As a vice presidential candidate, Harris will debate current Vice President Mike Pence on Oct. 7 in Salt Lake City.
Harris was born in Oakland, California, the daughter of Donald Harris, a Stanford University economics professor who immigrated from Jamaica, and Kamala Gopalan Harris, who was a cancer scientist and the daughter of an Indian diplomat. She has a sister named Maya who is a public policy advocate.
From 2004 to 2011, Harris was the 27th district attorney of San Francisco. She made history in 2010 when she was elected attorney general of California, becoming the first female and first African-American to have the position. She ran again in 2014 and was re-elected.
Harris married Doug Emhoff, a lawyer, in 2014. On Tuesday, Biden’s wife, Jill Biden, tweeted “Are you ready?” to Emhoff.
Trump also reacted to the announcement, tweeting a video that painted the candidates as “Slow Joe” and “Phony Kamala.”
“Perfect together. Wrong for America,” the video ended.
The National Association for the Advancement of Colored People said in a statement that the selection of Harris is “a defining moment” in America history.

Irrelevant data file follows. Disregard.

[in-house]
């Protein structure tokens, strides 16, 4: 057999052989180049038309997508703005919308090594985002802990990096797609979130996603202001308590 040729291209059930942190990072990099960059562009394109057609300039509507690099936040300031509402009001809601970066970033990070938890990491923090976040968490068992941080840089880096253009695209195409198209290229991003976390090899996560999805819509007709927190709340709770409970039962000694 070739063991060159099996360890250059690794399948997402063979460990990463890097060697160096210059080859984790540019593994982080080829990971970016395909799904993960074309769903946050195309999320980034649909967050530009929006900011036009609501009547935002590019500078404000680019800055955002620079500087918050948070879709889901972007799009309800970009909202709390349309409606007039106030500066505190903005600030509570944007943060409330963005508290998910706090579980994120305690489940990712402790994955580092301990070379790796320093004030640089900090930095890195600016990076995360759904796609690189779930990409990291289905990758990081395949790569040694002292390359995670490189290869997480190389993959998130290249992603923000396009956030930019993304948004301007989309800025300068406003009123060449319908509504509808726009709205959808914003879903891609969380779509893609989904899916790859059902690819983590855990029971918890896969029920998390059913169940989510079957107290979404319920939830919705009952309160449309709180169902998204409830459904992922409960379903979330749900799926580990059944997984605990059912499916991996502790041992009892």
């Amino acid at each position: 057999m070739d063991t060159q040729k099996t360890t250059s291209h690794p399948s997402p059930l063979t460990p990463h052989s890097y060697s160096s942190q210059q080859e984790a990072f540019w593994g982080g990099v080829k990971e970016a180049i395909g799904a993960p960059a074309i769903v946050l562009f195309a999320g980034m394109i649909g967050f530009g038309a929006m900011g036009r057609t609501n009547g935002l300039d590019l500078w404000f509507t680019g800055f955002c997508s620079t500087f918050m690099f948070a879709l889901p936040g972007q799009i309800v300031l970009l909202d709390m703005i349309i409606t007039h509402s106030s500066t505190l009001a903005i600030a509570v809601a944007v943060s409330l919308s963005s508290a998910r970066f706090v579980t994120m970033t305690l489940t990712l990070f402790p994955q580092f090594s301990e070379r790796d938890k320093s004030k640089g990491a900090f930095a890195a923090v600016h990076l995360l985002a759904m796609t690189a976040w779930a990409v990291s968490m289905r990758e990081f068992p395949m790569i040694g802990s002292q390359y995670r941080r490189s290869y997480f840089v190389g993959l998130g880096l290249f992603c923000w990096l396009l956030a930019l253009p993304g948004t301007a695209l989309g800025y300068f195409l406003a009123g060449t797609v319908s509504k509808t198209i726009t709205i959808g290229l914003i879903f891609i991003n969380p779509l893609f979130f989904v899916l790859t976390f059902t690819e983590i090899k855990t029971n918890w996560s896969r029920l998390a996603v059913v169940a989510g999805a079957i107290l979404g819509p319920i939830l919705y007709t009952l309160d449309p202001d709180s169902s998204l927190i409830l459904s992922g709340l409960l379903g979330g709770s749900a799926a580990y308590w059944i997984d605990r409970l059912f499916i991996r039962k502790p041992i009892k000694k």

“This moment is long overdue. For far too long, we have undervalued Black women’s political power and their role in shaping our culture, communities, and country,” Derrick Johnson, president and CEO of the NAACP, said in the statement.
Original report: CNN and other media outlets earlier reported that the pick has been made, but the person has not been officially named.
The New York Times reported via Twitter that there is no official announcement event scheduled for Tuesday.
While the decision could be announced or even leaked Tuesday, Democratic watchers believe that the announcement could come either Wednesday or Thursday, The New York Times reported.
Earlier this year, Biden vowed to name a woman as his running mate. On the shortlist were Sen. and former opponent Sen. Kamala Harris. Sen. Tammy Duckworth and former national security advisor Susan Rice.
No matter which woman he chooses, it will only be the third time in history that a woman has been chosen on a major party ticket and potentially the first time a Black woman was been named as a vice presidential candidate, the AP reported.
New York Magazine reported those who were in the running have been told of their status.
The AP reported that the strategy to make the announcement and the staff is in place to welcome Biden’s running mate to the team.
He has said he wanted to have someone that he has a connection with that could work closely on the governing of the country, the Times reported.
The convention will be held virtually, instead of its original location of Milwaukee, Wisconsin, due to the coronavirus pandemic.
The convention will be covered in prime time on most television networks from 9 p.m. to 11 p.m. EDT for four nights, CNN reported.
- Former President Barack Obama
- Former first lady Michelle Obama
- Former President Bill Clinton
- Former Democratic presidential nominee and former first lady, Hillary Clinton
- Former presidential candidate Vermont Sen. Bernie Sanders
- House Speaker Nancy Pelosi